According to a recent Bloomberg article, the fear-of-missing-out (FOMO) factor looms large as the S&P 500 “got off to its best start to a year since 1999,” adding, “It’s risen above worries about North Korea’s ‘Rocket Man’ and the unpredictable U.S. president who revels in provoking him.”
Debating the validity of such fears, the article says, “there’s little debate that there will be something legitimate to miss out on in the stock market in the near term, rather than the hazy distant future.” But the economy, it says, is not fueling the excitement—economists, the article reports, have “gently” boosted GDP estimates, while “equities strategists may find themselves stepping over one another to jack up their forecast of different parameters: the benefits to corporate profits, the subsequent cash returns to shareholders, a return of confidence and greed to the collective investor psyche—and good ol’ FOMO.”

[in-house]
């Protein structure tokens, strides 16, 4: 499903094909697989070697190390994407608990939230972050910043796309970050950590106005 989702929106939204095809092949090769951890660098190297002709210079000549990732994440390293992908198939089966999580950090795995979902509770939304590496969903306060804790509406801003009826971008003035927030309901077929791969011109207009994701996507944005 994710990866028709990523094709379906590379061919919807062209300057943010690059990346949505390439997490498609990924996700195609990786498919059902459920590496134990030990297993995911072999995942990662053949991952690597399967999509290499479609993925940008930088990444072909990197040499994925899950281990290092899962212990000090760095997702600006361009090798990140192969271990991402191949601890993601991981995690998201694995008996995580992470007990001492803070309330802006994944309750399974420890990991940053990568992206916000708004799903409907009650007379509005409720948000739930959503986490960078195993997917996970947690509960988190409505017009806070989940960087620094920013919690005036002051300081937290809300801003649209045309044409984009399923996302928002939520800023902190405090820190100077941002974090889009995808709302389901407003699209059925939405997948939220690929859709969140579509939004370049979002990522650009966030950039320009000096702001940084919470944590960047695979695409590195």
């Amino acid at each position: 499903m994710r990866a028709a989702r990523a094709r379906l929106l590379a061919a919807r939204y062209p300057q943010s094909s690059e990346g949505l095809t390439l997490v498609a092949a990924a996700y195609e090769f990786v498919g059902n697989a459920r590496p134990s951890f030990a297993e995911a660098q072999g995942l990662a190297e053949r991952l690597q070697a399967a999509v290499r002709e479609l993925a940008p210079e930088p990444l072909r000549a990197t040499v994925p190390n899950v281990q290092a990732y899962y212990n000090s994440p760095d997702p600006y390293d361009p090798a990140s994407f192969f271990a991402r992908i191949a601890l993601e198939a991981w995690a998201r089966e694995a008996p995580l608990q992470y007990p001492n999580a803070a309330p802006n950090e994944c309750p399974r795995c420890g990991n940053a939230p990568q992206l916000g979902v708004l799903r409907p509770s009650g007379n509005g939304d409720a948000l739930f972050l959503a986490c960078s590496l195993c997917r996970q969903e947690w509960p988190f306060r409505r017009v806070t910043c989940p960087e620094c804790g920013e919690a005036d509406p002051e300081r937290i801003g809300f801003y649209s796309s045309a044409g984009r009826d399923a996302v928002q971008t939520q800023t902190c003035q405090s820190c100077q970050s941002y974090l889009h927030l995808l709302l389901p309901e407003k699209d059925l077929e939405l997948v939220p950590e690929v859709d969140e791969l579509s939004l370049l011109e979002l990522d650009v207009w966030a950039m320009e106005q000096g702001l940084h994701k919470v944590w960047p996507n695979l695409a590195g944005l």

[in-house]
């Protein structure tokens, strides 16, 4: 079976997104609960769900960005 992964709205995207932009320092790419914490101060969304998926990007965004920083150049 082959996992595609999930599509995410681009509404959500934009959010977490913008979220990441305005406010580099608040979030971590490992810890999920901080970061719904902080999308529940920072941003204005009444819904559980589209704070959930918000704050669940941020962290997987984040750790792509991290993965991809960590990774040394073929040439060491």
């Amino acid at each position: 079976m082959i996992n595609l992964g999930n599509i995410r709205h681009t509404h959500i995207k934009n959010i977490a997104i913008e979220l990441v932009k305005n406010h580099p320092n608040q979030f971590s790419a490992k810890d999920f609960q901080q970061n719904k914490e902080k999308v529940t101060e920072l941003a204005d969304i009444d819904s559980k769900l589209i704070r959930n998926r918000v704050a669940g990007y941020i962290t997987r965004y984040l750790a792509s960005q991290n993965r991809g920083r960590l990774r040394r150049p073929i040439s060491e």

The reality that many investors are coming to grips with, it says, is the prospect of a market “melt-up,” a meltdown that follows a “self-perpetuating” rally and price gains that are “downright ridiculous.” It’s hard to know, the article points out, to what degree tax reform expectations are already baked into share valuations.
“In the near term,” the article states, “there’s a risk that the coming earnings season will result in corporate outlooks that aren’t quite as euphoric as the share-price gains that preceded them.” For now, it adds, FOMO is the “biggest fear investors need to grapple with. That could change quickly, and anyone with the gumption to think they can time the market will need to be on alert.”